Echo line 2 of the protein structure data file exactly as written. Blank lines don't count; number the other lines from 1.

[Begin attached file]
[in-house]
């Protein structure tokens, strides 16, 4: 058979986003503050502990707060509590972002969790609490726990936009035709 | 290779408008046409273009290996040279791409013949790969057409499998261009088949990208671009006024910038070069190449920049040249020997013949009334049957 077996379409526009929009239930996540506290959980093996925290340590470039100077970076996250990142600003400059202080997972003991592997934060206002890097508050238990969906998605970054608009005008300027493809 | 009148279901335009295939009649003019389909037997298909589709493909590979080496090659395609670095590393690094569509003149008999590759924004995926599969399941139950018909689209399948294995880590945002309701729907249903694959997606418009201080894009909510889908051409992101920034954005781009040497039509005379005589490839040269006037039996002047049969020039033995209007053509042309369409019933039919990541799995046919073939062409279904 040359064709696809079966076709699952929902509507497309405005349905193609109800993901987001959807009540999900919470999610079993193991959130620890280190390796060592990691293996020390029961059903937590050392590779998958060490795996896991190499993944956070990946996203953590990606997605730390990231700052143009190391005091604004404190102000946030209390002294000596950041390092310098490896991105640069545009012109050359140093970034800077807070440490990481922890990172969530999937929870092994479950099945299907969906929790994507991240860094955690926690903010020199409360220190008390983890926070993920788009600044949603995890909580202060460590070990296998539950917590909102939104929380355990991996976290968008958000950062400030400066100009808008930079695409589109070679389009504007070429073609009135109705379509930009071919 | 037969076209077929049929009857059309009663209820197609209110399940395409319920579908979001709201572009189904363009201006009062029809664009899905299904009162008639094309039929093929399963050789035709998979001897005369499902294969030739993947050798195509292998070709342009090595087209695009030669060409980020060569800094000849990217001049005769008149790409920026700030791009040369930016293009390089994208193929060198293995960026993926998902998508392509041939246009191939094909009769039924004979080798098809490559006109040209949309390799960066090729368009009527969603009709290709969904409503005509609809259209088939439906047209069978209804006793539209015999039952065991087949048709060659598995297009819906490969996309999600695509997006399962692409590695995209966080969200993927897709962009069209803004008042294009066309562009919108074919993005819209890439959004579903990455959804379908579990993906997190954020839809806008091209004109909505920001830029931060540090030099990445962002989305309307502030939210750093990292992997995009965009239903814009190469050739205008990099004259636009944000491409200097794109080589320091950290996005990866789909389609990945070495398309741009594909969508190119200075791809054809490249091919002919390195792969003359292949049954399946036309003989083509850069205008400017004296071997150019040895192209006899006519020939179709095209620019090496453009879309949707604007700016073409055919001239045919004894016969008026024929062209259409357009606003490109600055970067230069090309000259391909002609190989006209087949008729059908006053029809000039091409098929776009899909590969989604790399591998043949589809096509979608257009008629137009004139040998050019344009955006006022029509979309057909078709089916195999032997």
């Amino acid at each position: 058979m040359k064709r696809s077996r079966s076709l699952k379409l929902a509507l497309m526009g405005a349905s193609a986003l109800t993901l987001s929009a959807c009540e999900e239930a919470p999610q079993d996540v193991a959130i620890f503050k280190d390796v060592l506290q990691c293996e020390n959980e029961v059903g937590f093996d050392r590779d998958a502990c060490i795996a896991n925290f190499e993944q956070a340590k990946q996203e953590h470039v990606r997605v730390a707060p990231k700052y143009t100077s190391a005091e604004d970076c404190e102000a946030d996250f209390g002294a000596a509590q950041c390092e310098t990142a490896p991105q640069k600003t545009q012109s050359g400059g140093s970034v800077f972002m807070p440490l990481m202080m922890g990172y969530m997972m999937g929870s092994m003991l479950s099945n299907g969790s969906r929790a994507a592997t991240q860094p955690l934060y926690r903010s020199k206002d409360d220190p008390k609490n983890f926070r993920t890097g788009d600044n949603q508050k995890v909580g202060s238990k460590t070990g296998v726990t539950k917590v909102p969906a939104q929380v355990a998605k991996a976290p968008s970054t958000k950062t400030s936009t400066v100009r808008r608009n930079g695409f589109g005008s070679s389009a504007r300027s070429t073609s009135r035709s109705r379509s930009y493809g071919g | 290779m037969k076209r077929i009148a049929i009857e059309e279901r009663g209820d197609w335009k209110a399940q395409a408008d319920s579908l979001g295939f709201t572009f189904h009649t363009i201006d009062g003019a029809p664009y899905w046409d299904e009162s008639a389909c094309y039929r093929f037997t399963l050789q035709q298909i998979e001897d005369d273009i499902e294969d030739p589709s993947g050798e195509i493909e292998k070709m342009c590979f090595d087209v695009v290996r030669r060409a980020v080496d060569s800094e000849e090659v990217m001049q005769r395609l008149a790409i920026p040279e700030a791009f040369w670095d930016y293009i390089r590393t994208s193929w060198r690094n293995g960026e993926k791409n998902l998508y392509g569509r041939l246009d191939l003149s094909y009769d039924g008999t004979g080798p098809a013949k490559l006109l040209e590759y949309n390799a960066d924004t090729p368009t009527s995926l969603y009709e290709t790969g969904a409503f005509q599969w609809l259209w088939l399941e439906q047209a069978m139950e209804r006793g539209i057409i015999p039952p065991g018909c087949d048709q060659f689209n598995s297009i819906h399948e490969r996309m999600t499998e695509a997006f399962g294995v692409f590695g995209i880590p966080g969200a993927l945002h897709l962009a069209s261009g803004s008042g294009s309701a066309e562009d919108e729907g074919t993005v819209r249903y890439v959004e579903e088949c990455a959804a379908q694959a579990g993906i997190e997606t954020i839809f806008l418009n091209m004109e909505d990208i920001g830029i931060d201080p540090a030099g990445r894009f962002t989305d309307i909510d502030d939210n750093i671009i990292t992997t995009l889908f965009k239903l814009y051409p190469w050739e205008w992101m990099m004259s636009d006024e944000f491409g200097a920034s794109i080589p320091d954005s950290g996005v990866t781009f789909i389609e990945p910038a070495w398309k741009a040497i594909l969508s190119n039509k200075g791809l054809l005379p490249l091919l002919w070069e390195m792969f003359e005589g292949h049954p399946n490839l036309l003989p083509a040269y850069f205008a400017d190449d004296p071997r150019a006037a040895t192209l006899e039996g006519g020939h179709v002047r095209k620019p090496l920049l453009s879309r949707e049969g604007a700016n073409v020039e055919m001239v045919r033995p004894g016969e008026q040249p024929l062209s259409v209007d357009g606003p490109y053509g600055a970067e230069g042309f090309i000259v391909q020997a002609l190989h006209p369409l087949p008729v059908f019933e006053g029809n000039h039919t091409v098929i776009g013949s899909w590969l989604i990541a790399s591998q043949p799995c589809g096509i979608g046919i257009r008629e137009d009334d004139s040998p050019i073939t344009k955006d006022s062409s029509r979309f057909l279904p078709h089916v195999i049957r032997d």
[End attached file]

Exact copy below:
């Protein structure tokens, strides 16, 4: 058979986003503050502990707060509590972002969790609490726990936009035709 | 290779408008046409273009290996040279791409013949790969057409499998261009088949990208671009006024910038070069190449920049040249020997013949009334049957 077996379409526009929009239930996540506290959980093996925290340590470039100077970076996250990142600003400059202080997972003991592997934060206002890097508050238990969906998605970054608009005008300027493809 | 009148279901335009295939009649003019389909037997298909589709493909590979080496090659395609670095590393690094569509003149008999590759924004995926599969399941139950018909689209399948294995880590945002309701729907249903694959997606418009201080894009909510889908051409992101920034954005781009040497039509005379005589490839040269006037039996002047049969020039033995209007053509042309369409019933039919990541799995046919073939062409279904 040359064709696809079966076709699952929902509507497309405005349905193609109800993901987001959807009540999900919470999610079993193991959130620890280190390796060592990691293996020390029961059903937590050392590779998958060490795996896991190499993944956070990946996203953590990606997605730390990231700052143009190391005091604004404190102000946030209390002294000596950041390092310098490896991105640069545009012109050359140093970034800077807070440490990481922890990172969530999937929870092994479950099945299907969906929790994507991240860094955690926690903010020199409360220190008390983890926070993920788009600044949603995890909580202060460590070990296998539950917590909102939104929380355990991996976290968008958000950062400030400066100009808008930079695409589109070679389009504007070429073609009135109705379509930009071919 | 037969076209077929049929009857059309009663209820197609209110399940395409319920579908979001709201572009189904363009201006009062029809664009899905299904009162008639094309039929093929399963050789035709998979001897005369499902294969030739993947050798195509292998070709342009090595087209695009030669060409980020060569800094000849990217001049005769008149790409920026700030791009040369930016293009390089994208193929060198293995960026993926998902998508392509041939246009191939094909009769039924004979080798098809490559006109040209949309390799960066090729368009009527969603009709290709969904409503005509609809259209088939439906047209069978209804006793539209015999039952065991087949048709060659598995297009819906490969996309999600695509997006399962692409590695995209966080969200993927897709962009069209803004008042294009066309562009919108074919993005819209890439959004579903990455959804379908579990993906997190954020839809806008091209004109909505920001830029931060540090030099990445962002989305309307502030939210750093990292992997995009965009239903814009190469050739205008990099004259636009944000491409200097794109080589320091950290996005990866789909389609990945070495398309741009594909969508190119200075791809054809490249091919002919390195792969003359292949049954399946036309003989083509850069205008400017004296071997150019040895192209006899006519020939179709095209620019090496453009879309949707604007700016073409055919001239045919004894016969008026024929062209259409357009606003490109600055970067230069090309000259391909002609190989006209087949008729059908006053029809000039091409098929776009899909590969989604790399591998043949589809096509979608257009008629137009004139040998050019344009955006006022029509979309057909078709089916195999032997």